The million dollar question these days seems to be what video card people should buy to watch high-definition video on Windows Vista. If I had a dollar for every time I’ve answered this question… well you get the point. So I’m just going to post this info and start pointing people here.

Laptops don’t allow you to upgrade your video card, so there’s not much point talking about mobile parts unless you are looking to buy a new laptop. Laptop video cards are integrated with the mainboard, and how well it will perform is generally a factor with how it was implemented. For instance, an ATI x200 Mobility graphics adapter can do pretty well if it is paired with the right memory – and I don’t just mean the amount of memory, but the bandwidth as well. That card with a good chunk of dual-data channel memory can perform pretty good – pair that same card with single-channel memory and you may not have the best experience. For that reason, you can’t just make a blanket statement about the performance a particular mobile graphics chip – it’s all about the system it ships in. But back to the people who can upgrade their desktop graphics cards…

There are two big players in the discrete graphics market, and if you ask any of your friends what graphics card they’re using at your next LAN party (I’ve only been to one of these but the wife’s ridicule has lived with me ever since), and it will either be ATI or Nvidia. So, that being the case those are the two graphics manufacturers we’ll look at.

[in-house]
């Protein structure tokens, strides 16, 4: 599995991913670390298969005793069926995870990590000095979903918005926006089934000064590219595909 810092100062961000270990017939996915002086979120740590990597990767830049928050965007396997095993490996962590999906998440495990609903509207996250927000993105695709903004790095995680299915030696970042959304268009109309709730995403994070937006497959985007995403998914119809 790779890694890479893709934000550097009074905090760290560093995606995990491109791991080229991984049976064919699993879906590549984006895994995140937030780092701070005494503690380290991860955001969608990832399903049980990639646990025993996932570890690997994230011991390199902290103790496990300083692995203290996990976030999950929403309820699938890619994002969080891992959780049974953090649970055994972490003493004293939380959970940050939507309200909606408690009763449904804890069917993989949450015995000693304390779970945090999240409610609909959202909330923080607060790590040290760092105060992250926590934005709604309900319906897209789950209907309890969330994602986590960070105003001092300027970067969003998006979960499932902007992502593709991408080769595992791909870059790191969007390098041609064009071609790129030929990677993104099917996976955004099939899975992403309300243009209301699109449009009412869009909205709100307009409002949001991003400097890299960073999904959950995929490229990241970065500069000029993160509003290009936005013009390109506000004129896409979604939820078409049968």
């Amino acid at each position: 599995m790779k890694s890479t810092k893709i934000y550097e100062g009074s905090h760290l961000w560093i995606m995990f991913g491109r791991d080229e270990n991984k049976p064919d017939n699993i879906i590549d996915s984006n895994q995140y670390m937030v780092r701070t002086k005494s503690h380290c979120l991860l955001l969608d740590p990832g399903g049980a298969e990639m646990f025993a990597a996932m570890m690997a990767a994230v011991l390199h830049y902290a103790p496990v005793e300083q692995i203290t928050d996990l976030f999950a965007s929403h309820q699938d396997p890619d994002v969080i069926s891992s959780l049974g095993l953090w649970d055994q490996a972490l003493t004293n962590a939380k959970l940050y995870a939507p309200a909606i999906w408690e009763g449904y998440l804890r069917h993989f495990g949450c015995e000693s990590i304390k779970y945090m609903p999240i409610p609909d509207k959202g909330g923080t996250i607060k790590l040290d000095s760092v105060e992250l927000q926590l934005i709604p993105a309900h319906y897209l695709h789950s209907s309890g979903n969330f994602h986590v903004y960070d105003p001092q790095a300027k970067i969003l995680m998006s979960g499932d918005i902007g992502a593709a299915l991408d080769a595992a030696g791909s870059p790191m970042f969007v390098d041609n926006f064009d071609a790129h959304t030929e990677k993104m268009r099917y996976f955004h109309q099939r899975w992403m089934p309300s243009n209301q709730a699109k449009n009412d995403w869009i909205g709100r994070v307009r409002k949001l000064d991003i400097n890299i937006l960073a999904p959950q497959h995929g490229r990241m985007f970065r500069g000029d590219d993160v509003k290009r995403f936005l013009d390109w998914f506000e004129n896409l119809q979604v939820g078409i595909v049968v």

Nvidia and ATI took slightly different approaches with their hardware design – Nvidia has dedicated video processor chips on their cards, while ATI has dedicated logic units in their GPUs to handle video processing. Both of these are reasonable implementations, although in theory it seems that there may be some slight advantage in having a dedicated video process unit with Windows Vista. This would allow the GPU to spend more of its time crunching on the 3D-heavy DWM (painting the desktop) while concurrently processing the video stream. In reality, most of the current cards are beefy enough to handle small limitations.

If you go with Nvidia, then minimally I would recommend a 6600GT (note the GT on the end) card for HD content to be watchable. The amount of VRAM and the memory bandwidth are two key HW requirements for getting HD to play properly. The 6600GT has enough of both to work pretty well – I have a 6600GT w/ 128MB VRAM on my main desktop running multi-mon at pretty high res’s and it still works solidly for me on Vista. If you want to pay more money for a card in hopes it will last longer, then I’d recommend a 7600GT or greater.

If you go with ATI, then minimally I would recommend an x800 card for HD content to be watchable. I have an x800 XL card that’s been running Windows Vista x64 for the last year, and it has been working very well – and I keep the TV going through Media Center perpetually on this box. If you are willing to shell out more money and get one of ATI’s newer cards, then I’d recommend an x1600 or greater.